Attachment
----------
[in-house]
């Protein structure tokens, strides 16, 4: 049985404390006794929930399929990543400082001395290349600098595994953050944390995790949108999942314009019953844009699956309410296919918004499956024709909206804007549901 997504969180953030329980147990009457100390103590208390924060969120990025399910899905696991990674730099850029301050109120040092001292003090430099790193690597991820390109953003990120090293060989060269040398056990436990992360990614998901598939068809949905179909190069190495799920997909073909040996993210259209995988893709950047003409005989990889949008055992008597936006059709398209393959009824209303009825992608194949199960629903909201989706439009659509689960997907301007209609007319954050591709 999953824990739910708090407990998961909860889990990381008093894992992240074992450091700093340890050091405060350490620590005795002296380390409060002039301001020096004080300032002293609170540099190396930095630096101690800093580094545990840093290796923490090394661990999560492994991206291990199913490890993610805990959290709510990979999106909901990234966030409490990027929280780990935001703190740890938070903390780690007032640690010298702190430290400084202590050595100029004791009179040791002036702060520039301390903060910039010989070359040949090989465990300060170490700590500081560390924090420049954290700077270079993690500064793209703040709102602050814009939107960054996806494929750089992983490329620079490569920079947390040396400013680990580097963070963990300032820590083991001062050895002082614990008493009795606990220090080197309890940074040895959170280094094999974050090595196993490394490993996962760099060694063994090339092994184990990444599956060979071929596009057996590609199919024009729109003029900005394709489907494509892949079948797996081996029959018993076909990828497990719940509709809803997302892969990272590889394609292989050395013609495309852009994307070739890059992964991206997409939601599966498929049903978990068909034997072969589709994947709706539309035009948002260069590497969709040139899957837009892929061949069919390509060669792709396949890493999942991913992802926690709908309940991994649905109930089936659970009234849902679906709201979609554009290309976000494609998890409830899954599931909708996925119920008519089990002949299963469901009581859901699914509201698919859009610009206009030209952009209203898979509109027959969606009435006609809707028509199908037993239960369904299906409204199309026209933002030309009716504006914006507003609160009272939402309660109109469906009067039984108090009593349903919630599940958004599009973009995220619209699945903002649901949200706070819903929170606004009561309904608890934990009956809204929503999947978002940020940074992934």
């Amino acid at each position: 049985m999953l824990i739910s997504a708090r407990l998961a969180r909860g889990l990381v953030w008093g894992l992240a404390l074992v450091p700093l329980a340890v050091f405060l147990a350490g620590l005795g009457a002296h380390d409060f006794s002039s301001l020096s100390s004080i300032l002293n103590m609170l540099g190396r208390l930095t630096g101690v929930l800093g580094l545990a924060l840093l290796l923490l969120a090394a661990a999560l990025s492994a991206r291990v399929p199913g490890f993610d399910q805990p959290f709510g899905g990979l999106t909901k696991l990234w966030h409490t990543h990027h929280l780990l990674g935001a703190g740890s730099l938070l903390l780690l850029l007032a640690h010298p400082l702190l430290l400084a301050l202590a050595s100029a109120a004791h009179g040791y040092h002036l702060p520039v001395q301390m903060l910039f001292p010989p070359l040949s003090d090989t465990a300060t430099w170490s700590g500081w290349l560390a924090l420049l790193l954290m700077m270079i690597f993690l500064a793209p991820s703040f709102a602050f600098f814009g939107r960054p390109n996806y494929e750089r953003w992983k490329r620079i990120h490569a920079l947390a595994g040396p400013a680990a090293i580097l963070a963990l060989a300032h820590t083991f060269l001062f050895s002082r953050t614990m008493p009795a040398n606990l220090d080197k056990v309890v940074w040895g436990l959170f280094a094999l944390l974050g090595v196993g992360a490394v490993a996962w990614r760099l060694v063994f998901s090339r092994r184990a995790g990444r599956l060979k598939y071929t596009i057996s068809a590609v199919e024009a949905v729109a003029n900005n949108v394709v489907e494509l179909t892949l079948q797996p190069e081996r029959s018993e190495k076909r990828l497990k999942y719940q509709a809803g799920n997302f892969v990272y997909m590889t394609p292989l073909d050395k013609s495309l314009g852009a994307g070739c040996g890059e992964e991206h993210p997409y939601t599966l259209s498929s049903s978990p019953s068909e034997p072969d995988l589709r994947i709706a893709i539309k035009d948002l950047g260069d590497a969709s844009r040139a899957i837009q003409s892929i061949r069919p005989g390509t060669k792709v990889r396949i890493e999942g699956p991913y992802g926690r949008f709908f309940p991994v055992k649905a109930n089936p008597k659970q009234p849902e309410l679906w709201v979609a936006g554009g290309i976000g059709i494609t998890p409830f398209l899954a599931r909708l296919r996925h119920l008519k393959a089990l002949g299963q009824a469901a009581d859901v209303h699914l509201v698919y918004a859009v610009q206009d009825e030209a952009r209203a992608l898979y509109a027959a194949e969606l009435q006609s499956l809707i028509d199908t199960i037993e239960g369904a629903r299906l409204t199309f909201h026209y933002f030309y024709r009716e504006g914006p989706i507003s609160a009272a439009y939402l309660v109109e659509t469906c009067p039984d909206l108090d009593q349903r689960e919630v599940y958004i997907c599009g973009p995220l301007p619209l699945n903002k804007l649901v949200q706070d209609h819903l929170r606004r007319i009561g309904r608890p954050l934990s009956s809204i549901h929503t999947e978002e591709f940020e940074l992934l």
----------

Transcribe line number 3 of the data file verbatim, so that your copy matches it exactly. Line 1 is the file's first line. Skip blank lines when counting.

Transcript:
């Amino acid at each position: 049985m999953l824990i739910s997504a708090r407990l998961a969180r909860g889990l990381v953030w008093g894992l992240a404390l074992v450091p700093l329980a340890v050091f405060l147990a350490g620590l005795g009457a002296h380390d409060f006794s002039s301001l020096s100390s004080i300032l002293n103590m609170l540099g190396r208390l930095t630096g101690v929930l800093g580094l545990a924060l840093l290796l923490l969120a090394a661990a999560l990025s492994a991206r291990v399929p199913g490890f993610d399910q805990p959290f709510g899905g990979l999106t909901k696991l990234w966030h409490t990543h990027h929280l780990l990674g935001a703190g740890s730099l938070l903390l780690l850029l007032a640690h010298p400082l702190l430290l400084a301050l202590a050595s100029a109120a004791h009179g040791y040092h002036l702060p520039v001395q301390m903060l910039f001292p010989p070359l040949s003090d090989t465990a300060t430099w170490s700590g500081w290349l560390a924090l420049l790193l954290m700077m270079i690597f993690l500064a793209p991820s703040f709102a602050f600098f814009g939107r960054p390109n996806y494929e750089r953003w992983k490329r620079i990120h490569a920079l947390a595994g040396p400013a680990a090293i580097l963070a963990l060989a300032h820590t083991f060269l001062f050895s002082r953050t614990m008493p009795a040398n606990l220090d080197k056990v309890v940074w040895g436990l959170f280094a094999l944390l974050g090595v196993g992360a490394v490993a996962w990614r760099l060694v063994f998901s090339r092994r184990a995790g990444r599956l060979k598939y071929t596009i057996s068809a590609v199919e024009a949905v729109a003029n900005n949108v394709v489907e494509l179909t892949l079948q797996p190069e081996r029959s018993e190495k076909r990828l497990k999942y719940q509709a809803g799920n997302f892969v990272y997909m590889t394609p292989l073909d050395k013609s495309l314009g852009a994307g070739c040996g890059e992964e991206h993210p997409y939601t599966l259209s498929s049903s978990p019953s068909e034997p072969d995988l589709r994947i709706a893709i539309k035009d948002l950047g260069d590497a969709s844009r040139a899957i837009q003409s892929i061949r069919p005989g390509t060669k792709v990889r396949i890493e999942g699956p991913y992802g926690r949008f709908f309940p991994v055992k649905a109930n089936p008597k659970q009234p849902e309410l679906w709201v979609a936006g554009g290309i976000g059709i494609t998890p409830f398209l899954a599931r909708l296919r996925h119920l008519k393959a089990l002949g299963q009824a469901a009581d859901v209303h699914l509201v698919y918004a859009v610009q206009d009825e030209a952009r209203a992608l898979y509109a027959a194949e969606l009435q006609s499956l809707i028509d199908t199960i037993e239960g369904a629903r299906l409204t199309f909201h026209y933002f030309y024709r009716e504006g914006p989706i507003s609160a009272a439009y939402l309660v109109e659509t469906c009067p039984d909206l108090d009593q349903r689960e919630v599940y958004i997907c599009g973009p995220l301007p619209l699945n903002k804007l649901v949200q706070d209609h819903l929170r606004r007319i009561g309904r608890p954050l934990s009956s809204i549901h929503t999947e978002e591709f940020e940074l992934l």